METHODS

This study was conducted at the L. V. Prasad Eye Institute, Hyderabad, India, a tertiary eye care facility in South India. A retrospective, consecutive review of medical and microbiology records of all patients seen between January 2012 and December 2016 identified two cases having infection with fungus and Acanthamoeba. Demographic details, cause and duration of symptoms, presenting and final visual acuity, surgical interventions, and laboratory data of these patients were collected. Both patients had undergone complete eye examination under slit lamp biomicroscopy and indirect ophthalmoscopy following collection of history and demographic details.

The patients had undergone complete microbiological investigations as described by us earlier.10 In brief, corneal scrapings were obtained from the patients under topical anesthesia (0.5% proparacaine hydrochloride) using a sterile surgical blade no. 15 on a Bard Parker handle. The corneal scrapings were examined by direct microscopic examination after staining with calcofluor white and Gram stain. Culture included a variety of media such as blood agar (5% sheep blood), chocolate agar (5% sheep blood), brain heart infusion broth, Sabouraud dextrose agar, and non-nutrient agar with an overlay of Escherichia coli (not taken for case 2) for the possible growth of bacteria and/or fungus and/or Acanthamoeba. Incubation of the media and their interpretation were as per our protocol published earlier.10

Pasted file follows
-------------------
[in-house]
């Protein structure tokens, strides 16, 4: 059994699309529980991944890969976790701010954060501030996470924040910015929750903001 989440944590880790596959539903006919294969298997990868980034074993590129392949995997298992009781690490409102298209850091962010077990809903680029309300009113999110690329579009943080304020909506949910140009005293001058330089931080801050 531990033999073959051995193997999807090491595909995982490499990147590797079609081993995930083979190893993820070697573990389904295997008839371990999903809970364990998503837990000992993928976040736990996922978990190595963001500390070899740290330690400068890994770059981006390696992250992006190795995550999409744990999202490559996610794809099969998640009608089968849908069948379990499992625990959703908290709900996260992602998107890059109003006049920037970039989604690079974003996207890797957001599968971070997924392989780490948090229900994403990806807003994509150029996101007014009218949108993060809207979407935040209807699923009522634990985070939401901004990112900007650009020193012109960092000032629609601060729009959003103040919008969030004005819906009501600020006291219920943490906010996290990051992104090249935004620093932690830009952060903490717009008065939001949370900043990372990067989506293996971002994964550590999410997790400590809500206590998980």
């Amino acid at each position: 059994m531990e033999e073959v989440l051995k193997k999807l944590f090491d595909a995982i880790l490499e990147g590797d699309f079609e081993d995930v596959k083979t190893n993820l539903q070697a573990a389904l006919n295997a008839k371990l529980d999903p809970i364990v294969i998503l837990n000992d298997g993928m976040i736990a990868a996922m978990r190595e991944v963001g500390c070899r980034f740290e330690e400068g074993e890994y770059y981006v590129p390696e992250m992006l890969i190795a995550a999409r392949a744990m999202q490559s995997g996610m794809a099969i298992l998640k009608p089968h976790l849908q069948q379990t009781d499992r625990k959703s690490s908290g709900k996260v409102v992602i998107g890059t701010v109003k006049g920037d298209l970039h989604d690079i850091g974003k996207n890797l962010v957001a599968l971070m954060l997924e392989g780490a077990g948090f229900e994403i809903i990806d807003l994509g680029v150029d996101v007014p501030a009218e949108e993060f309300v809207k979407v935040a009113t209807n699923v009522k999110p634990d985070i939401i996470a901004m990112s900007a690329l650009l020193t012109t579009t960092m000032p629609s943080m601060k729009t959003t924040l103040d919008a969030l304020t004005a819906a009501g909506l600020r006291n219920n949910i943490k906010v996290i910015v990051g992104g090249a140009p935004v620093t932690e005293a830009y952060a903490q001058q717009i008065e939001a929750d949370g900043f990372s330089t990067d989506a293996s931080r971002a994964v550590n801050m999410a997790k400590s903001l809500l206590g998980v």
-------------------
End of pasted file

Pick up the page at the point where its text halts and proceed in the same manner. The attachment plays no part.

Post–penetrating keratoplasty in both cases, half corneal button (fixed in 10% buffered formalin) was sent to the pathology laboratory for histopathology examination. Paraffin embedded tissue sections were stained with hematoxylin and eosin, periodic acid-Schiff, and Gomori’s methenamine silver stain (GMS) following standard procedures.11 The other half of the corneal buttons were sent in sterile containers to the microbiology laboratory for culture. Minced tissue was inoculated on blood agar, brain heart infusion broth, Sabouraud dextrose agar, and non-nutrient agar with E. coli.